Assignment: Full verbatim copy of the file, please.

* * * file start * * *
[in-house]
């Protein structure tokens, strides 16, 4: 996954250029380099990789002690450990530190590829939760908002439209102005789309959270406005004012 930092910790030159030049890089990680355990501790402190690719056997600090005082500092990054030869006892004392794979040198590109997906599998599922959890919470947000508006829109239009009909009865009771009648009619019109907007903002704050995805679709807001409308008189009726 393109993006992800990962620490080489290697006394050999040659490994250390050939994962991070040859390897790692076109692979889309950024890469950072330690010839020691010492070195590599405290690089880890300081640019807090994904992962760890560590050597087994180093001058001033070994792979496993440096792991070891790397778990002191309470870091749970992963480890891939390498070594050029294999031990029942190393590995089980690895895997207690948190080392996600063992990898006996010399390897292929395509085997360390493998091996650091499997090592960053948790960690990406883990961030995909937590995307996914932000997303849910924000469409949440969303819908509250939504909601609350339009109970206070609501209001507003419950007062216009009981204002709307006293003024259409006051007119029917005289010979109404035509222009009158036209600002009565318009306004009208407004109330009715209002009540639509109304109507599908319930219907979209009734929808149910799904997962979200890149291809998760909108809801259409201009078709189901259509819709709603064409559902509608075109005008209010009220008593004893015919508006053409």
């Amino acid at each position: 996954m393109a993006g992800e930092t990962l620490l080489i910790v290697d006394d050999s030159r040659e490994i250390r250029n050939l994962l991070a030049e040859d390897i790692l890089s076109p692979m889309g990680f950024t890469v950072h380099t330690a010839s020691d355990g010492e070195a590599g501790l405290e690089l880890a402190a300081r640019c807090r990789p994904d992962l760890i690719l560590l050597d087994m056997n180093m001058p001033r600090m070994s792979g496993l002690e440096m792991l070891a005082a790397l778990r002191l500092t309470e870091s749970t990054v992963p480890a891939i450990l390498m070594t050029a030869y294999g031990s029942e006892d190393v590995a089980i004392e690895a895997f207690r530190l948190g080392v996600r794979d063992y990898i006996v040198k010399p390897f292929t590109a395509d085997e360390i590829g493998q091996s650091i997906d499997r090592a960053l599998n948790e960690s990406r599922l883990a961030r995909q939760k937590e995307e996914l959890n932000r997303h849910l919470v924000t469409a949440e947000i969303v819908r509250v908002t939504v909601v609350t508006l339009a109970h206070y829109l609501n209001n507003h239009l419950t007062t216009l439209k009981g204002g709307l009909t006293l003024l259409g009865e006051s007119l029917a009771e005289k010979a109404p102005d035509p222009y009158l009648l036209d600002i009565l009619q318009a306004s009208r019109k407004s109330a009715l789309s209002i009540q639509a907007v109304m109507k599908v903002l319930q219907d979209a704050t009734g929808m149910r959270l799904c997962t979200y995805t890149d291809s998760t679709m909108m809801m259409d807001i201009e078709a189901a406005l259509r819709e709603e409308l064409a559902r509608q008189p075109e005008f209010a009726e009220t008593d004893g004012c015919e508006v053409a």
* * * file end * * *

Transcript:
[in-house]
């Protein structure tokens, strides 16, 4: 996954250029380099990789002690450990530190590829939760908002439209102005789309959270406005004012 930092910790030159030049890089990680355990501790402190690719056997600090005082500092990054030869006892004392794979040198590109997906599998599922959890919470947000508006829109239009009909009865009771009648009619019109907007903002704050995805679709807001409308008189009726 393109993006992800990962620490080489290697006394050999040659490994250390050939994962991070040859390897790692076109692979889309950024890469950072330690010839020691010492070195590599405290690089880890300081640019807090994904992962760890560590050597087994180093001058001033070994792979496993440096792991070891790397778990002191309470870091749970992963480890891939390498070594050029294999031990029942190393590995089980690895895997207690948190080392996600063992990898006996010399390897292929395509085997360390493998091996650091499997090592960053948790960690990406883990961030995909937590995307996914932000997303849910924000469409949440969303819908509250939504909601609350339009109970206070609501209001507003419950007062216009009981204002709307006293003024259409006051007119029917005289010979109404035509222009009158036209600002009565318009306004009208407004109330009715209002009540639509109304109507599908319930219907979209009734929808149910799904997962979200890149291809998760909108809801259409201009078709189901259509819709709603064409559902509608075109005008209010009220008593004893015919508006053409």
């Amino acid at each position: 996954m393109a993006g992800e930092t990962l620490l080489i910790v290697d006394d050999s030159r040659e490994i250390r250029n050939l994962l991070a030049e040859d390897i790692l890089s076109p692979m889309g990680f950024t890469v950072h380099t330690a010839s020691d355990g010492e070195a590599g501790l405290e690089l880890a402190a300081r640019c807090r990789p994904d992962l760890i690719l560590l050597d087994m056997n180093m001058p001033r600090m070994s792979g496993l002690e440096m792991l070891a005082a790397l778990r002191l500092t309470e870091s749970t990054v992963p480890a891939i450990l390498m070594t050029a030869y294999g031990s029942e006892d190393v590995a089980i004392e690895a895997f207690r530190l948190g080392v996600r794979d063992y990898i006996v040198k010399p390897f292929t590109a395509d085997e360390i590829g493998q091996s650091i997906d499997r090592a960053l599998n948790e960690s990406r599922l883990a961030r995909q939760k937590e995307e996914l959890n932000r997303h849910l919470v924000t469409a949440e947000i969303v819908r509250v908002t939504v909601v609350t508006l339009a109970h206070y829109l609501n209001n507003h239009l419950t007062t216009l439209k009981g204002g709307l009909t006293l003024l259409g009865e006051s007119l029917a009771e005289k010979a109404p102005d035509p222009y009158l009648l036209d600002i009565l009619q318009a306004s009208r019109k407004s109330a009715l789309s209002i009540q639509a907007v109304m109507k599908v903002l319930q219907d979209a704050t009734g929808m149910r959270l799904c997962t979200y995805t890149d291809s998760t679709m909108m809801m259409d807001i201009e078709a189901a406005l259509r819709e709603e409308l064409a559902r509608q008189p075109e005008f209010a009726e009220t008593d004893g004012c015919e508006v053409a």